The hit movie "Her" and its commentary on video games
Her, directed and written by Spike Jonze, is a beautiful movie that explores the complexity of human relationships through the interactions between a man and his OS. It's a delicate love story that's gained critical acclaim, earning nominations like Best Picture from the Academy Awards. As central as futuristic technology is to the theme of the story, it's no surprise video games make an appearance in the film. What is surprising, however, is the positive and culturally significant portrayal the movie presents on the medium. Instead of using games as a prop—as is usually the case in movies—Jonze provides commentary on how videogames influence us today, and how it benefits society.
Theodore Twombly works for a letter writing company, crafting personal messages for clients that otherwise are too busy or indifferent to write the letters themselves. Despite the nature of his job, his personal life isn’t fairing so well: he’s going through a divorce that’s left him in a depressing slump. One day he decides to buy the newest operating system integrated with artificial intelligence, naming her Samantha, who at first is a devoted friend.
One of the hobbies Theodore introduces Samantha to is videogames. Since this is the future, gaming has become much more interactive. He uses hand gestures to move on a 3D-holographic screen, a high-tech but quite plausible conclusion on where the medium is headed. Considering the current attractiveness of the Oculus Rift and its virtual reality capabilities, the leaps the Kinect has made, and the work being done in holographic technology, it’s reasonable to believe screen TVs will be a thing of the past and motion control will be the way of the future.
In the third-person game Theodore wanders through, he eventually encounters an NPC: a cute and seemingly harmless creature… until he opens his mouth. The tiny alien is rude and loud, cursing every other word and badmouthing both Theodore and Samantha. This character also has artificial intelligence, but to a lesser extent than Samantha, and needs trigger words to help Theodore out of the cave he’s stuck in. Not only was it a comical moment in the film, it bore a fascinating similarity to what many characterize Call of Duty players to be. It spoke more to how gamers are perceived in society—why else would a developer design a character with such an unlikeable personality? It’s just an accepted part of the gaming culture, even if unpleasant.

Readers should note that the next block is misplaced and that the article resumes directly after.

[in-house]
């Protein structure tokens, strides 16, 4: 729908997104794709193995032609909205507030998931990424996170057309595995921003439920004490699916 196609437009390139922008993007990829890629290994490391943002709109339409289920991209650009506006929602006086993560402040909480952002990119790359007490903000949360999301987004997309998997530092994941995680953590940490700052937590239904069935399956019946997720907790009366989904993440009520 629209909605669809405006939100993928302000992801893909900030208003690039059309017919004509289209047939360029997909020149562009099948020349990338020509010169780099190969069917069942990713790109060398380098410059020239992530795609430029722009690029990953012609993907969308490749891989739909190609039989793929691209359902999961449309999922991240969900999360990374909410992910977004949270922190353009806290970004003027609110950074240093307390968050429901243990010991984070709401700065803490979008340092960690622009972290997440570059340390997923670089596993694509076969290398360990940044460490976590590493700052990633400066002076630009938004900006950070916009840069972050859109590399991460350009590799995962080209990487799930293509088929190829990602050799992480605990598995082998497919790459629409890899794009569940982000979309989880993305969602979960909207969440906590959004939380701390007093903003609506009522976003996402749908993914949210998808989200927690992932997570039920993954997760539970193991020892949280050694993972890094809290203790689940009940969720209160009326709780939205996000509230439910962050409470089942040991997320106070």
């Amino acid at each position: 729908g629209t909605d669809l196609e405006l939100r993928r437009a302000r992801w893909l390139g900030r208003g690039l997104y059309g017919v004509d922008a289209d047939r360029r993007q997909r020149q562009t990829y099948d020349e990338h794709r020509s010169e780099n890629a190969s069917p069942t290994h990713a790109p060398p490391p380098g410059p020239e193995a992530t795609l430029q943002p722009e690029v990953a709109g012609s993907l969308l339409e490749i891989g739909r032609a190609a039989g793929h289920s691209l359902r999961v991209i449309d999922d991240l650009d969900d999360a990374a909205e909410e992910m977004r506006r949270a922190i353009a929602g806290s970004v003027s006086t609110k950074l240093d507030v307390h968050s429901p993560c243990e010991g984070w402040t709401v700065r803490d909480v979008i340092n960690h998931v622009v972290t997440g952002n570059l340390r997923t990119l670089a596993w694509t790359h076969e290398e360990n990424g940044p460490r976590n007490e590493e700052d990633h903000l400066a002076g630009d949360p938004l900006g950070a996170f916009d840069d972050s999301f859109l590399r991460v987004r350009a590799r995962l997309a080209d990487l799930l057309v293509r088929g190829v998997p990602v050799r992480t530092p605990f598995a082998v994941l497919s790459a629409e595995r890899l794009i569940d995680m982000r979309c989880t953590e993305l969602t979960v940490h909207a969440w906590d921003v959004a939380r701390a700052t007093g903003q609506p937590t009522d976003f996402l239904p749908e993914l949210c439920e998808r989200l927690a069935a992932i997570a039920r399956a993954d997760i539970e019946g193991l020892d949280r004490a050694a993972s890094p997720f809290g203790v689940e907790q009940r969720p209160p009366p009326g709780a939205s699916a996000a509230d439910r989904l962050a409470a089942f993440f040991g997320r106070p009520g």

Yet Theodore finds the creature endearing; so much so that he actually engages in conversations with him outside the game’s objectives. This alludes to something else inherently familiar about the game sphere; that video games are about interaction. It’s a social hobby, a trait often forgotten by the general public.
In society’s opinion, video games are still primarily catered to children and teens, a misconception that hurts the games community and those who create them: game designers. That’s why it was so refreshing to see that Theodore’s close friend, Aimee, was not only a game designer; she was a woman in the field. That alone is significantly positive during a time when sexism in the industry is still a hot button topic.
In the same sense, while Aimee’s profession was not presented in a mocking tone, the game she was working on was: a mom simulator game, complete with “mom points.” Admittedly, I felt it was a step backward to show a female game designer working on a mom-centric game, but the film managed to largely mock the nature of ‘vicious soccer moms’ versus the designer or industry itself. It was poking fun at that particular competitive parent culture while using a video game as a vehicle.
Her deserves all the praise it’s receiving. Its story is remarkably executed predominantly through spoken word, and what it has to say intuitively about videogames is all the more appreciated. Considering that the director one day hopes to create a video game of his own, it’s easy to see why the film showcased games optimistically. Often times games are making headlines for a horrific tragedy, so it’s so refreshing to see a progressive outlook on video games in such a highly regarded and popular movie.